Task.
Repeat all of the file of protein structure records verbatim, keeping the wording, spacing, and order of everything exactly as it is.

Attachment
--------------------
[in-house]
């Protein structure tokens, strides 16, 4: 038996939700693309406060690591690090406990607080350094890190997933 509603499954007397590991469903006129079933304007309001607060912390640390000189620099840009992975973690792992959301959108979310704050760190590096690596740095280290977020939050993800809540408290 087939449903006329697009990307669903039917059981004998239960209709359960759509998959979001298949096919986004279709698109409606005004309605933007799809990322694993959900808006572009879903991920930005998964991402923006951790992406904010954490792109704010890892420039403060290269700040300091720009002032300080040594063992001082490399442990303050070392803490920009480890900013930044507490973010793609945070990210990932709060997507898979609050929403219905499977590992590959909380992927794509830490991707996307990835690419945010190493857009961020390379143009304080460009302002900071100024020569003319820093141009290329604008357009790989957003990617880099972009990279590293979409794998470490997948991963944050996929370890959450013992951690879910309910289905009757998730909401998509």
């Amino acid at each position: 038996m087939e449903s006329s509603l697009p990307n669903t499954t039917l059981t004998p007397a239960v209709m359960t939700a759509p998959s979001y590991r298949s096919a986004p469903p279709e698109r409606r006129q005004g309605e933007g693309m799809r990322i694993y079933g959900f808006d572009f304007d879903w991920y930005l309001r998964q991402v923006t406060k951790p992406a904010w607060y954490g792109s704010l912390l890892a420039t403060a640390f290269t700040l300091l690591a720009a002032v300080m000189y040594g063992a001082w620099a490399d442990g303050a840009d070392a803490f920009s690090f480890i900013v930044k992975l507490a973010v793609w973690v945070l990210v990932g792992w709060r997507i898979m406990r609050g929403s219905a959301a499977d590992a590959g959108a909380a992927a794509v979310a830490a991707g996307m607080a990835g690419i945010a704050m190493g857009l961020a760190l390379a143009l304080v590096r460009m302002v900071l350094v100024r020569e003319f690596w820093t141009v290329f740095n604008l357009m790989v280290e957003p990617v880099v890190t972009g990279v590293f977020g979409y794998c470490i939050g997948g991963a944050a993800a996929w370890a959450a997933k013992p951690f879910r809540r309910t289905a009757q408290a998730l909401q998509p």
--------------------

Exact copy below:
[in-house]
């Protein structure tokens, strides 16, 4: 038996939700693309406060690591690090406990607080350094890190997933 509603499954007397590991469903006129079933304007309001607060912390640390000189620099840009992975973690792992959301959108979310704050760190590096690596740095280290977020939050993800809540408290 087939449903006329697009990307669903039917059981004998239960209709359960759509998959979001298949096919986004279709698109409606005004309605933007799809990322694993959900808006572009879903991920930005998964991402923006951790992406904010954490792109704010890892420039403060290269700040300091720009002032300080040594063992001082490399442990303050070392803490920009480890900013930044507490973010793609945070990210990932709060997507898979609050929403219905499977590992590959909380992927794509830490991707996307990835690419945010190493857009961020390379143009304080460009302002900071100024020569003319820093141009290329604008357009790989957003990617880099972009990279590293979409794998470490997948991963944050996929370890959450013992951690879910309910289905009757998730909401998509």
């Amino acid at each position: 038996m087939e449903s006329s509603l697009p990307n669903t499954t039917l059981t004998p007397a239960v209709m359960t939700a759509p998959s979001y590991r298949s096919a986004p469903p279709e698109r409606r006129q005004g309605e933007g693309m799809r990322i694993y079933g959900f808006d572009f304007d879903w991920y930005l309001r998964q991402v923006t406060k951790p992406a904010w607060y954490g792109s704010l912390l890892a420039t403060a640390f290269t700040l300091l690591a720009a002032v300080m000189y040594g063992a001082w620099a490399d442990g303050a840009d070392a803490f920009s690090f480890i900013v930044k992975l507490a973010v793609w973690v945070l990210v990932g792992w709060r997507i898979m406990r609050g929403s219905a959301a499977d590992a590959g959108a909380a992927a794509v979310a830490a991707g996307m607080a990835g690419i945010a704050m190493g857009l961020a760190l390379a143009l304080v590096r460009m302002v900071l350094v100024r020569e003319f690596w820093t141009v290329f740095n604008l357009m790989v280290e957003p990617v880099v890190t972009g990279v590293f977020g979409y794998c470490i939050g997948g991963a944050a993800a996929w370890a959450a997933k013992p951690f879910r809540r309910t289905a009757q408290a998730l909401q998509p």